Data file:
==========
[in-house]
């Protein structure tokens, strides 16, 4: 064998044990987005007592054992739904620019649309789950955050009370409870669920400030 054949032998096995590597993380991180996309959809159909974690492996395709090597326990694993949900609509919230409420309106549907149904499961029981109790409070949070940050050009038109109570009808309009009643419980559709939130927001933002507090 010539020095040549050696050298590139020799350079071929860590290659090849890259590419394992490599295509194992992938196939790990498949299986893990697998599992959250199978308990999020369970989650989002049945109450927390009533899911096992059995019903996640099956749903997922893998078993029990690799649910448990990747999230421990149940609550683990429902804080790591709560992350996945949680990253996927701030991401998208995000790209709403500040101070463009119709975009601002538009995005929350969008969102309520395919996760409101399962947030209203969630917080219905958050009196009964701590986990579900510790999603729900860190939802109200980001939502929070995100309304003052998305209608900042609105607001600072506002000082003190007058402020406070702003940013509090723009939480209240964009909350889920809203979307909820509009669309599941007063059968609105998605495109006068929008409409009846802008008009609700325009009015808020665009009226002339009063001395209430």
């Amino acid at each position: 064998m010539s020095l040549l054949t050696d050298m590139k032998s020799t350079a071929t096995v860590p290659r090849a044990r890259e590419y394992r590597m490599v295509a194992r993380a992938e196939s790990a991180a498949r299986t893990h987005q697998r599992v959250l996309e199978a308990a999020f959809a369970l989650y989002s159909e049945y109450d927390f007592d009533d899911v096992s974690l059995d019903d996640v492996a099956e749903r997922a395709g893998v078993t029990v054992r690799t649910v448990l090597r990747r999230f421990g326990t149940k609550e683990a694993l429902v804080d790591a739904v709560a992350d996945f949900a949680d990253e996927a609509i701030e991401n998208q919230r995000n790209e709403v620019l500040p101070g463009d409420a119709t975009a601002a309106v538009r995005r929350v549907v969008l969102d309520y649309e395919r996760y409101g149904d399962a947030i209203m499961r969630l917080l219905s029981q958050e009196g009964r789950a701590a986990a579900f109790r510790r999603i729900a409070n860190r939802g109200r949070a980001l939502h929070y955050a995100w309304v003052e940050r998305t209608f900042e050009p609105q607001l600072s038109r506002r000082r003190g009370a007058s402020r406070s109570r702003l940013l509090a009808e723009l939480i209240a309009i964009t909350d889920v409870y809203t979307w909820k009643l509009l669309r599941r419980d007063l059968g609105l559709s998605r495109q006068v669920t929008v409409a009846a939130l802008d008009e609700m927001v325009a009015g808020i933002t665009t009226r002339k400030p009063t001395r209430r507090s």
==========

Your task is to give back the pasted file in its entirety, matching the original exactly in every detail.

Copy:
[in-house]
């Protein structure tokens, strides 16, 4: 064998044990987005007592054992739904620019649309789950955050009370409870669920400030 054949032998096995590597993380991180996309959809159909974690492996395709090597326990694993949900609509919230409420309106549907149904499961029981109790409070949070940050050009038109109570009808309009009643419980559709939130927001933002507090 010539020095040549050696050298590139020799350079071929860590290659090849890259590419394992490599295509194992992938196939790990498949299986893990697998599992959250199978308990999020369970989650989002049945109450927390009533899911096992059995019903996640099956749903997922893998078993029990690799649910448990990747999230421990149940609550683990429902804080790591709560992350996945949680990253996927701030991401998208995000790209709403500040101070463009119709975009601002538009995005929350969008969102309520395919996760409101399962947030209203969630917080219905958050009196009964701590986990579900510790999603729900860190939802109200980001939502929070995100309304003052998305209608900042609105607001600072506002000082003190007058402020406070702003940013509090723009939480209240964009909350889920809203979307909820509009669309599941007063059968609105998605495109006068929008409409009846802008008009609700325009009015808020665009009226002339009063001395209430």
């Amino acid at each position: 064998m010539s020095l040549l054949t050696d050298m590139k032998s020799t350079a071929t096995v860590p290659r090849a044990r890259e590419y394992r590597m490599v295509a194992r993380a992938e196939s790990a991180a498949r299986t893990h987005q697998r599992v959250l996309e199978a308990a999020f959809a369970l989650y989002s159909e049945y109450d927390f007592d009533d899911v096992s974690l059995d019903d996640v492996a099956e749903r997922a395709g893998v078993t029990v054992r690799t649910v448990l090597r990747r999230f421990g326990t149940k609550e683990a694993l429902v804080d790591a739904v709560a992350d996945f949900a949680d990253e996927a609509i701030e991401n998208q919230r995000n790209e709403v620019l500040p101070g463009d409420a119709t975009a601002a309106v538009r995005r929350v549907v969008l969102d309520y649309e395919r996760y409101g149904d399962a947030i209203m499961r969630l917080l219905s029981q958050e009196g009964r789950a701590a986990a579900f109790r510790r999603i729900a409070n860190r939802g109200r949070a980001l939502h929070y955050a995100w309304v003052e940050r998305t209608f900042e050009p609105q607001l600072s038109r506002r000082r003190g009370a007058s402020r406070s109570r702003l940013l509090a009808e723009l939480i209240a309009i964009t909350d889920v409870y809203t979307w909820k009643l509009l669309r599941r419980d007063l059968g609105l559709s998605r495109q006068v669920t929008v409409a009846a939130l802008d008009e609700m927001v325009a009015g808020i933002t665009t009226r002339k400030p009063t001395r209430r507090s």